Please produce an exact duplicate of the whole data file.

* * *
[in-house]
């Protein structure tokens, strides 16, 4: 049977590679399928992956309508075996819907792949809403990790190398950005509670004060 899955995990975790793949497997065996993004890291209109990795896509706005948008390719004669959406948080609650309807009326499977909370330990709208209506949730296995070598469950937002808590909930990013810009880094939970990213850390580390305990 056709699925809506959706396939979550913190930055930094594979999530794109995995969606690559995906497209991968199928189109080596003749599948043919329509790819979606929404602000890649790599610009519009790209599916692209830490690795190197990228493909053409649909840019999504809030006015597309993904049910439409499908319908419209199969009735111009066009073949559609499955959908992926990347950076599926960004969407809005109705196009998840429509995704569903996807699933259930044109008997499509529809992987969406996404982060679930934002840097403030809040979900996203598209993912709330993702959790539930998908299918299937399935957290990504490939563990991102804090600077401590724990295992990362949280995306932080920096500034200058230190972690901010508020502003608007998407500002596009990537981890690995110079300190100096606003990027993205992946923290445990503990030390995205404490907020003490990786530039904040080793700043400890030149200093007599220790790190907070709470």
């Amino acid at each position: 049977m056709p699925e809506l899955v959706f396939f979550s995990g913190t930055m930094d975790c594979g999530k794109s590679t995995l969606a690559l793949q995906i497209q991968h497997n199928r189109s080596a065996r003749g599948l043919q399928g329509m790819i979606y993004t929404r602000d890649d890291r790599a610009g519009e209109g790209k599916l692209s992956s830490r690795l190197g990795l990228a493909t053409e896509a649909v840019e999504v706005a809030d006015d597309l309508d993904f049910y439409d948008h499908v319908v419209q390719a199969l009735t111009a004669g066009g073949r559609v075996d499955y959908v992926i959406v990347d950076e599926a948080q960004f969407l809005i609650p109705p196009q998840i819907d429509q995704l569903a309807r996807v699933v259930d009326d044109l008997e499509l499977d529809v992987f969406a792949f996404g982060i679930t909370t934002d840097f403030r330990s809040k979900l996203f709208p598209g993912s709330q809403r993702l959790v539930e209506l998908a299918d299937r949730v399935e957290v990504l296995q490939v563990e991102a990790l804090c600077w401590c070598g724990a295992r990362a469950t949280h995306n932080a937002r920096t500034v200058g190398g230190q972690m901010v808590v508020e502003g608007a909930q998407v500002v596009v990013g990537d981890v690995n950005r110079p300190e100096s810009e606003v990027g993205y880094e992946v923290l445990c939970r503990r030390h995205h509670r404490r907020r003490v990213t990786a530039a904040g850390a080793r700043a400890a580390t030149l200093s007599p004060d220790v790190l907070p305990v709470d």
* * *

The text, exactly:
[in-house]
């Protein structure tokens, strides 16, 4: 049977590679399928992956309508075996819907792949809403990790190398950005509670004060 899955995990975790793949497997065996993004890291209109990795896509706005948008390719004669959406948080609650309807009326499977909370330990709208209506949730296995070598469950937002808590909930990013810009880094939970990213850390580390305990 056709699925809506959706396939979550913190930055930094594979999530794109995995969606690559995906497209991968199928189109080596003749599948043919329509790819979606929404602000890649790599610009519009790209599916692209830490690795190197990228493909053409649909840019999504809030006015597309993904049910439409499908319908419209199969009735111009066009073949559609499955959908992926990347950076599926960004969407809005109705196009998840429509995704569903996807699933259930044109008997499509529809992987969406996404982060679930934002840097403030809040979900996203598209993912709330993702959790539930998908299918299937399935957290990504490939563990991102804090600077401590724990295992990362949280995306932080920096500034200058230190972690901010508020502003608007998407500002596009990537981890690995110079300190100096606003990027993205992946923290445990503990030390995205404490907020003490990786530039904040080793700043400890030149200093007599220790790190907070709470």
């Amino acid at each position: 049977m056709p699925e809506l899955v959706f396939f979550s995990g913190t930055m930094d975790c594979g999530k794109s590679t995995l969606a690559l793949q995906i497209q991968h497997n199928r189109s080596a065996r003749g599948l043919q399928g329509m790819i979606y993004t929404r602000d890649d890291r790599a610009g519009e209109g790209k599916l692209s992956s830490r690795l190197g990795l990228a493909t053409e896509a649909v840019e999504v706005a809030d006015d597309l309508d993904f049910y439409d948008h499908v319908v419209q390719a199969l009735t111009a004669g066009g073949r559609v075996d499955y959908v992926i959406v990347d950076e599926a948080q960004f969407l809005i609650p109705p196009q998840i819907d429509q995704l569903a309807r996807v699933v259930d009326d044109l008997e499509l499977d529809v992987f969406a792949f996404g982060i679930t909370t934002d840097f403030r330990s809040k979900l996203f709208p598209g993912s709330q809403r993702l959790v539930e209506l998908a299918d299937r949730v399935e957290v990504l296995q490939v563990e991102a990790l804090c600077w401590c070598g724990a295992r990362a469950t949280h995306n932080a937002r920096t500034v200058g190398g230190q972690m901010v808590v508020e502003g608007a909930q998407v500002v596009v990013g990537d981890v690995n950005r110079p300190e100096s810009e606003v990027g993205y880094e992946v923290l445990c939970r503990r030390h995205h509670r404490r907020r003490v990213t990786a530039a904040g850390a080793r700043a400890a580390t030149l200093s007599p004060d220790v790190l907070p305990v709470d």